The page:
Somewhat like Nied’s, Zarra’s Italian Restaurant is a place that’s On The Way. That is to say, you may have noticed it, like we did, while headed elsewhere. In the past few years, we’ve driven past the place at least a hundred times; it’s On The Way on our favorite route between Lawrenceville and Squirrel Hill, right on Bigelow Boulevard where it veers right toward the Pitt campus.
What is this neon-signed little place? Fox and I would wonder as we drove by. A bit of research showed that it was an Italian restaurant. A little further research (which I literally just did) showed that it was an Italian restaurant established on the site of former Pittsburgh punk rock/new wave venue, the Electric Banana — with both incarnations owned by the same owners. The Banana closed in ’99 (right about the time I had begun going to punk, rock, and hip hop shows in the area), and reopened two months later as Zarra’s, which it has remained ever since.
This actually explains quite a bit for me.
Zarra’s is much bigger on the inside than the storefront would indicate. And nearly every inch of every wall is decorated with some sort of quirky stuff. For example (and we sadly don’t have a picture because it would have required a walking tour and many other-tabular dinner interruptions), every few feet on each wall hangs some sort of decorative weaponry. There are greatswords (plus full suit of armor), battle axes, flintlock pistols, a samurai sword (odd for an Italian joint, not so odd for a punk-rock-venue-turned-Italian-joint)…and two glass cases of switchblades in the corner! We didn’t photo the switchblades, but here is what sits below the switchblades:
It also explains (for me, anyhow), the one-footed mannequin who was pretending to read, but also possibly plotting my death if only the room weren’t so full. (I really was skeeved out by the guy. I gave him no less than 35 glances rightward during our 90 minute meal, at a rate that only increased as other dinner guests filed out.)
We started off with the Calamari Antipasto, which was fresh calamari steamed and served chilled, with balsamic vinaigrette, artichoke hearts, roasted red peppers, kalamata olives, diced almonds, and dried cranberries. This was an top-shelf app. It was light and flavorful, and the hint of sweetness from the cranberries was an inspired touch, leavening the acidity and tanginess of the balsamic just enough. It was also great for…
Our entrees each came with salad, with an option to add on bleu cheese and/or anchovies. I had the bleu cheese, while Fox got both (pictured here). The salads were surprisingly huge, and the beets were super tender and tasty with the cheese. The dressing that came on the salad was also very light.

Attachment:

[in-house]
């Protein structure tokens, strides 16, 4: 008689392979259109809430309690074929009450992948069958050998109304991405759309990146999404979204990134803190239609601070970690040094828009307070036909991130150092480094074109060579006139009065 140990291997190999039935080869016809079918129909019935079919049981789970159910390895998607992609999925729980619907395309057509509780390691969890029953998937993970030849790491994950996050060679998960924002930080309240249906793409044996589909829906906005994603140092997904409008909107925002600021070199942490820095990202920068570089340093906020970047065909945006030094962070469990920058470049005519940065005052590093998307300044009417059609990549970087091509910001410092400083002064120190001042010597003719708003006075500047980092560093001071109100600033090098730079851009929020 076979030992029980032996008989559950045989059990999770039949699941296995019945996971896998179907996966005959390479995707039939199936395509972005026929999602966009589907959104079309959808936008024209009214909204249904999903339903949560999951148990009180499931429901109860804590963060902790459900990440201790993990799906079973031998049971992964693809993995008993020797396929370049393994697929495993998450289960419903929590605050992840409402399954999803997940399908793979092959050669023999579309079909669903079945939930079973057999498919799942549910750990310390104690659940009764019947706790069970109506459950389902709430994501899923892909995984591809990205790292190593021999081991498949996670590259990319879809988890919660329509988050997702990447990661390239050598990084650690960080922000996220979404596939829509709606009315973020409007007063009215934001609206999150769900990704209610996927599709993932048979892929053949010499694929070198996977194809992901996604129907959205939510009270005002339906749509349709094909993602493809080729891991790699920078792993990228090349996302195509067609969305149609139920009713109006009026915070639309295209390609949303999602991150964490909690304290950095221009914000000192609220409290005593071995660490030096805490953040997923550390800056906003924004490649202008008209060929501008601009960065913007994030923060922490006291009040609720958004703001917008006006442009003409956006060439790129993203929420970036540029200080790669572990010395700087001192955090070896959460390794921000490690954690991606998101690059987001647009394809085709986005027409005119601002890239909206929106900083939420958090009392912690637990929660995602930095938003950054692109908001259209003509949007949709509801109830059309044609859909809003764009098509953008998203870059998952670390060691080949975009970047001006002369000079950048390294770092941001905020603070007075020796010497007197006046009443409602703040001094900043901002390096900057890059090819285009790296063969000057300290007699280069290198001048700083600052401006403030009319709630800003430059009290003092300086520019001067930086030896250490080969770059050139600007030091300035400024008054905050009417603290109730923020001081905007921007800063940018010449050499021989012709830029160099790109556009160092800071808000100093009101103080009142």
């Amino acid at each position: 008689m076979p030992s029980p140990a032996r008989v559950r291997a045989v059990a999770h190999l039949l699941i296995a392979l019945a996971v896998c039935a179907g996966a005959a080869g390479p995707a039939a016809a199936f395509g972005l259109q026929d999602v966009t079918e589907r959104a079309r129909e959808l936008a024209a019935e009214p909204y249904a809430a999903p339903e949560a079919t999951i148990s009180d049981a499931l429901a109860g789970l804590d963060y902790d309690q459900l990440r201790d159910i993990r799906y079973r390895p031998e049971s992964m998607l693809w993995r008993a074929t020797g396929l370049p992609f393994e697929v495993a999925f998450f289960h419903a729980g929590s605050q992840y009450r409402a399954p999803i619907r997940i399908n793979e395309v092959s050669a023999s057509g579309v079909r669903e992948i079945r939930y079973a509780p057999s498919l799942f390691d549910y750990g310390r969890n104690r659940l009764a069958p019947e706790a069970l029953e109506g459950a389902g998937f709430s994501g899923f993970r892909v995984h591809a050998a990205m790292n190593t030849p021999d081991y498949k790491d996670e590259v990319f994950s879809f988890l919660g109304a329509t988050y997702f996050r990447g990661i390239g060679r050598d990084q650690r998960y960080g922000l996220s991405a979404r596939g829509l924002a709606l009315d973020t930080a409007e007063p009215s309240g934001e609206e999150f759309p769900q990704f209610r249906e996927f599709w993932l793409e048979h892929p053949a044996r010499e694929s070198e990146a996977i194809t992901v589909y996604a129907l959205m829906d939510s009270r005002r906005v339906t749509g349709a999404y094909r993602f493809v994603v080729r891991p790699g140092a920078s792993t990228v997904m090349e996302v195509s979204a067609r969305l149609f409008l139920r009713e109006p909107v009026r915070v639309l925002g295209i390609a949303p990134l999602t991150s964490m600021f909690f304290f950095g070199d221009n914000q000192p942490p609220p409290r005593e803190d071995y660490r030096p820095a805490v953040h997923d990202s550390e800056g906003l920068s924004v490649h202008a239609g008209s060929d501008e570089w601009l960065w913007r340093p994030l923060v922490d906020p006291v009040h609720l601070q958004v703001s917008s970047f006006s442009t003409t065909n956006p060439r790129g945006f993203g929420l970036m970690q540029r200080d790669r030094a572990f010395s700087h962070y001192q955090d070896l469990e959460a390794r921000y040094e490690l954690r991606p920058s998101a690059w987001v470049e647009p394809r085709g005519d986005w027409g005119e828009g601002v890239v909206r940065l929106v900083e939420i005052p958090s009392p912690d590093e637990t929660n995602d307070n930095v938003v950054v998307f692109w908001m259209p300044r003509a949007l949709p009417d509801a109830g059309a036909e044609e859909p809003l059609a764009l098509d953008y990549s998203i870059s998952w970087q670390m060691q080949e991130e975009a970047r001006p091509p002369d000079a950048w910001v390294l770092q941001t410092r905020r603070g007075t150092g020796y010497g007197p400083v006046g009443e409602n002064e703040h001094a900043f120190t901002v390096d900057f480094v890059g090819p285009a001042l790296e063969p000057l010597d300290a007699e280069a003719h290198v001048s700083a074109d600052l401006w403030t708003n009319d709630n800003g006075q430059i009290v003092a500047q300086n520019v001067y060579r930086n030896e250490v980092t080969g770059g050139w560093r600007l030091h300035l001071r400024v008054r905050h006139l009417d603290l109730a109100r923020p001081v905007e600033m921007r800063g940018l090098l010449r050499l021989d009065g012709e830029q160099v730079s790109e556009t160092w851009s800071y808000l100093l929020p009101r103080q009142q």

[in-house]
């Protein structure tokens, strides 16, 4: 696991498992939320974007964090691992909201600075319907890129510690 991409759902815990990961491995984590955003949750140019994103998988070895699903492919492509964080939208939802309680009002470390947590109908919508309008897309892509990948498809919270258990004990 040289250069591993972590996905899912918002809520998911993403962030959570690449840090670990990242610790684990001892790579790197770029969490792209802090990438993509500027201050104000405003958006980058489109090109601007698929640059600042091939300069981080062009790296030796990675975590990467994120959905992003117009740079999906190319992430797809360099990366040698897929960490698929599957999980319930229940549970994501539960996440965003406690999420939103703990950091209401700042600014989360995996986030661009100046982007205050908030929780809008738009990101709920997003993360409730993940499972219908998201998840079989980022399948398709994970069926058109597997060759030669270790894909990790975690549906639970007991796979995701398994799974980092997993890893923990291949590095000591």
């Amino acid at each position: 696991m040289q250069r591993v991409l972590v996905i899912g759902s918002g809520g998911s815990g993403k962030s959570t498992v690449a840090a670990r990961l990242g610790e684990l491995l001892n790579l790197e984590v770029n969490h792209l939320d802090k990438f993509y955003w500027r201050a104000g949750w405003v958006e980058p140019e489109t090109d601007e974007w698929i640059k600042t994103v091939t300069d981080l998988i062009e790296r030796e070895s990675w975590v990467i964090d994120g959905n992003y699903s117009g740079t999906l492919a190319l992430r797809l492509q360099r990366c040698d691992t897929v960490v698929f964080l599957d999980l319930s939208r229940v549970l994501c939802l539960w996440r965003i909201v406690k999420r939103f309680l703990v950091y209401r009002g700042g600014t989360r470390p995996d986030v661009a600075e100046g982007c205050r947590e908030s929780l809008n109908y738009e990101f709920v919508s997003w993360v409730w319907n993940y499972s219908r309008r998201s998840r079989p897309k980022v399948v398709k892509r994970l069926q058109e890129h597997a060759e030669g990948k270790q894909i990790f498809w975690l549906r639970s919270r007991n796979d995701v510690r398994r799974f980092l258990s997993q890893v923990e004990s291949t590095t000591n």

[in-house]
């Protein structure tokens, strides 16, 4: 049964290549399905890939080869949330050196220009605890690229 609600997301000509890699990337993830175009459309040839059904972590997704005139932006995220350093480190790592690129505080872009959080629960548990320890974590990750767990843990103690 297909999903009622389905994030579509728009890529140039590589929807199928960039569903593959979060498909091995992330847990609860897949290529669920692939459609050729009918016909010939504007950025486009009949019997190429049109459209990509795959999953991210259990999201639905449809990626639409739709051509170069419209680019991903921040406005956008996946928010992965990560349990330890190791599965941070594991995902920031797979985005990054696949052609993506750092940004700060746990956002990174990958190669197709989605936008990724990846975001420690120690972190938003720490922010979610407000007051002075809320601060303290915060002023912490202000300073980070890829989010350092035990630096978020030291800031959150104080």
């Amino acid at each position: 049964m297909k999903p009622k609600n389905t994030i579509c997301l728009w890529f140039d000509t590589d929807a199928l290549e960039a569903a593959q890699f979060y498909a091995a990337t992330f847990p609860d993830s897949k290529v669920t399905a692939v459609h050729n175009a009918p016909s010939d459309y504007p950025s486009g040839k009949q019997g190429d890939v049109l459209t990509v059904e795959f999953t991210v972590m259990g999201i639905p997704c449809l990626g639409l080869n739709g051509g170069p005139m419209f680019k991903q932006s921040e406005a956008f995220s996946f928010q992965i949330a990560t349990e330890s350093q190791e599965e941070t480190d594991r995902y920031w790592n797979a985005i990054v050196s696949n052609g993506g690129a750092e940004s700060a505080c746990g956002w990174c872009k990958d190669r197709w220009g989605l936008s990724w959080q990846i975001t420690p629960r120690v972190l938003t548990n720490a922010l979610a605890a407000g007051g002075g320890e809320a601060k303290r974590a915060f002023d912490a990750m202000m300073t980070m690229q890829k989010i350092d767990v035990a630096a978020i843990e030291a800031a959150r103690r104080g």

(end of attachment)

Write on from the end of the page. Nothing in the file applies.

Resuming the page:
Which was a good thing, because from then on the meal got heavy. Fox’s entree was a massive order of Pollo Romano, which was breaded and fried chicken breast with a little bit of grated romano cheese, along with sautéed mushrooms, penne with marinara, and sautéed spinach. The chicken here was cooked to the right tenderness, but the flavor didn’t really stand out (it could have used more cheese and maybe some more seasoning in the breading itself), and the sautéed veggies didn’t really cohere with the rest of the dish.
I opted to get a little bit of everything with the Zarra’s Sampler. It came with lasagna, eggplant romano, sautéed spinach, a meatball and a sausage. The meatball and sausage both had that awesome, cooked-all-day texture and flavor; it really took on the characteristics of what was a pretty darn good red sauce. The eggplant romano had a soft, almost mushy texture that indicated it might have been overcooked a little, but the lasagna was totally delicious, with the sweet ricotta really balancing well with the zesty sauce. Speaking of sauce…as you can tell, there was a metric ton of it on the plate, which is where that second basket of bread became quite important.
We ate about half of our entrees and got the rest boxed in order to save room for dessert. We decided to go with the Tiramisu, which had a little bit different presentation than we were used to. For me, the dessert was my least favorite part of the meal. The chocolate and cherry sauces on top of the dish were just too heavy and overwhelming. Fox didn’t mind it so much, but I think what irked me most about it was that the tiramisu itself was actually really good, if you could get a bite without sauce on it. But those were hard to come by. The sauce was just unnecessary.
So…I hate ending on a negative note like that; here’s my final takeaway. I’d definitely go to Zarra’s again. The lasagna is really good (and makes for a great leftover, too), the calamari antipasto is flat-out excellent, and the overall feel is undeniably unique. I’d just wrap up with a simple scoop of ice cream at the end of the meal instead.